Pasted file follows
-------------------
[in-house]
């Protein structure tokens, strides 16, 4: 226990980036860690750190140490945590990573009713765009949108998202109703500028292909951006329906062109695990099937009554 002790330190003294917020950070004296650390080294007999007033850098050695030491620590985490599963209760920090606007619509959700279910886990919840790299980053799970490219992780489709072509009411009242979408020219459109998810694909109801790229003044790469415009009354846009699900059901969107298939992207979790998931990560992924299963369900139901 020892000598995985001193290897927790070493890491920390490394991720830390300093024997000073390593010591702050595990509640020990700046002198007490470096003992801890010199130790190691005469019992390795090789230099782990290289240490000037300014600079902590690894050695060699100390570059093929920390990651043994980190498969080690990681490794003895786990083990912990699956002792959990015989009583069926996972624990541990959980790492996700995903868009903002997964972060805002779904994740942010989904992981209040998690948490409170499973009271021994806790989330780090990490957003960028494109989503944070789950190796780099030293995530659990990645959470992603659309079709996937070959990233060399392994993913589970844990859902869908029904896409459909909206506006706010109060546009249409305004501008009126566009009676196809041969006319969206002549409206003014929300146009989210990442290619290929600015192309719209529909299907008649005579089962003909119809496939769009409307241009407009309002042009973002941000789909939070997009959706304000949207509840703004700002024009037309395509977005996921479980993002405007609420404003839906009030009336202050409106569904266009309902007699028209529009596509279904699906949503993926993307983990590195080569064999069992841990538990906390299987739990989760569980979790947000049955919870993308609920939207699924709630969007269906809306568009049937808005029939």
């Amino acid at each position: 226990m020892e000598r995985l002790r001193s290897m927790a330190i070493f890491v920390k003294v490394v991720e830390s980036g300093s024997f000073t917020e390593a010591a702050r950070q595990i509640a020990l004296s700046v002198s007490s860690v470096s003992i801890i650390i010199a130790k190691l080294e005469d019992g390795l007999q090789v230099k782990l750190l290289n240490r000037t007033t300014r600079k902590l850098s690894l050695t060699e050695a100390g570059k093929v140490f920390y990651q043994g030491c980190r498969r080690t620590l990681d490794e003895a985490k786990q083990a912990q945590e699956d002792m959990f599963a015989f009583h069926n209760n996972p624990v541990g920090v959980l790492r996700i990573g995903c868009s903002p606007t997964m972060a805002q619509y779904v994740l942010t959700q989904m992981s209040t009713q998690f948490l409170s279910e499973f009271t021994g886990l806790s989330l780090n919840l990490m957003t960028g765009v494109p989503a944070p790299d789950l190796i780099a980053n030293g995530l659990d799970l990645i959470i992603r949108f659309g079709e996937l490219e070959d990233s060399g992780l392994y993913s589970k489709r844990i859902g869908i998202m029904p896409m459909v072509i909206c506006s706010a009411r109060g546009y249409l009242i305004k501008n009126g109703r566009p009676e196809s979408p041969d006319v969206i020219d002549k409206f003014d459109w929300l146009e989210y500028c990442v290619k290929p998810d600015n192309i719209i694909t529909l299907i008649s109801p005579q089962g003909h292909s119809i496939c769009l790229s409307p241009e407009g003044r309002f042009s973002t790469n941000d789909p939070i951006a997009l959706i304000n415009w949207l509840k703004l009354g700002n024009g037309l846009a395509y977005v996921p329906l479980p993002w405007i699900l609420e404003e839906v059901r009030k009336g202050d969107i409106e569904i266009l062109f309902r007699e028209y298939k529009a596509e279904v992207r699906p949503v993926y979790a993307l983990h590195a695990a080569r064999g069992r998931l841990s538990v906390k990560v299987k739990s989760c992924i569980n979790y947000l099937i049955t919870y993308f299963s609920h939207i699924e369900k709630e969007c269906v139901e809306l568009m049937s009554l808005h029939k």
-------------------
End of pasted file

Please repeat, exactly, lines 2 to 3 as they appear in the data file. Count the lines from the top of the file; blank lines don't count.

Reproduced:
């Protein structure tokens, strides 16, 4: 226990980036860690750190140490945590990573009713765009949108998202109703500028292909951006329906062109695990099937009554 002790330190003294917020950070004296650390080294007999007033850098050695030491620590985490599963209760920090606007619509959700279910886990919840790299980053799970490219992780489709072509009411009242979408020219459109998810694909109801790229003044790469415009009354846009699900059901969107298939992207979790998931990560992924299963369900139901 020892000598995985001193290897927790070493890491920390490394991720830390300093024997000073390593010591702050595990509640020990700046002198007490470096003992801890010199130790190691005469019992390795090789230099782990290289240490000037300014600079902590690894050695060699100390570059093929920390990651043994980190498969080690990681490794003895786990083990912990699956002792959990015989009583069926996972624990541990959980790492996700995903868009903002997964972060805002779904994740942010989904992981209040998690948490409170499973009271021994806790989330780090990490957003960028494109989503944070789950190796780099030293995530659990990645959470992603659309079709996937070959990233060399392994993913589970844990859902869908029904896409459909909206506006706010109060546009249409305004501008009126566009009676196809041969006319969206002549409206003014929300146009989210990442290619290929600015192309719209529909299907008649005579089962003909119809496939769009409307241009407009309002042009973002941000789909939070997009959706304000949207509840703004700002024009037309395509977005996921479980993002405007609420404003839906009030009336202050409106569904266009309902007699028209529009596509279904699906949503993926993307983990590195080569064999069992841990538990906390299987739990989760569980979790947000049955919870993308609920939207699924709630969007269906809306568009049937808005029939």
């Amino acid at each position: 226990m020892e000598r995985l002790r001193s290897m927790a330190i070493f890491v920390k003294v490394v991720e830390s980036g300093s024997f000073t917020e390593a010591a702050r950070q595990i509640a020990l004296s700046v002198s007490s860690v470096s003992i801890i650390i010199a130790k190691l080294e005469d019992g390795l007999q090789v230099k782990l750190l290289n240490r000037t007033t300014r600079k902590l850098s690894l050695t060699e050695a100390g570059k093929v140490f920390y990651q043994g030491c980190r498969r080690t620590l990681d490794e003895a985490k786990q083990a912990q945590e699956d002792m959990f599963a015989f009583h069926n209760n996972p624990v541990g920090v959980l790492r996700i990573g995903c868009s903002p606007t997964m972060a805002q619509y779904v994740l942010t959700q989904m992981s209040t009713q998690f948490l409170s279910e499973f009271t021994g886990l806790s989330l780090n919840l990490m957003t960028g765009v494109p989503a944070p790299d789950l190796i780099a980053n030293g995530l659990d799970l990645i959470i992603r949108f659309g079709e996937l490219e070959d990233s060399g992780l392994y993913s589970k489709r844990i859902g869908i998202m029904p896409m459909v072509i909206c506006s706010a009411r109060g546009y249409l009242i305004k501008n009126g109703r566009p009676e196809s979408p041969d006319v969206i020219d002549k409206f003014d459109w929300l146009e989210y500028c990442v290619k290929p998810d600015n192309i719209i694909t529909l299907i008649s109801p005579q089962g003909h292909s119809i496939c769009l790229s409307p241009e407009g003044r309002f042009s973002t790469n941000d789909p939070i951006a997009l959706i304000n415009w949207l509840k703004l009354g700002n024009g037309l846009a395509y977005v996921p329906l479980p993002w405007i699900l609420e404003e839906v059901r009030k009336g202050d969107i409106e569904i266009l062109f309902r007699e028209y298939k529009a596509e279904v992207r699906p949503v993926y979790a993307l983990h590195a695990a080569r064999g069992r998931l841990s538990v906390k990560v299987k739990s989760c992924i569980n979790y947000l099937i049955t919870y993308f299963s609920h939207i699924e369900k709630e969007c269906v139901e809306l568009m049937s009554l808005h029939k």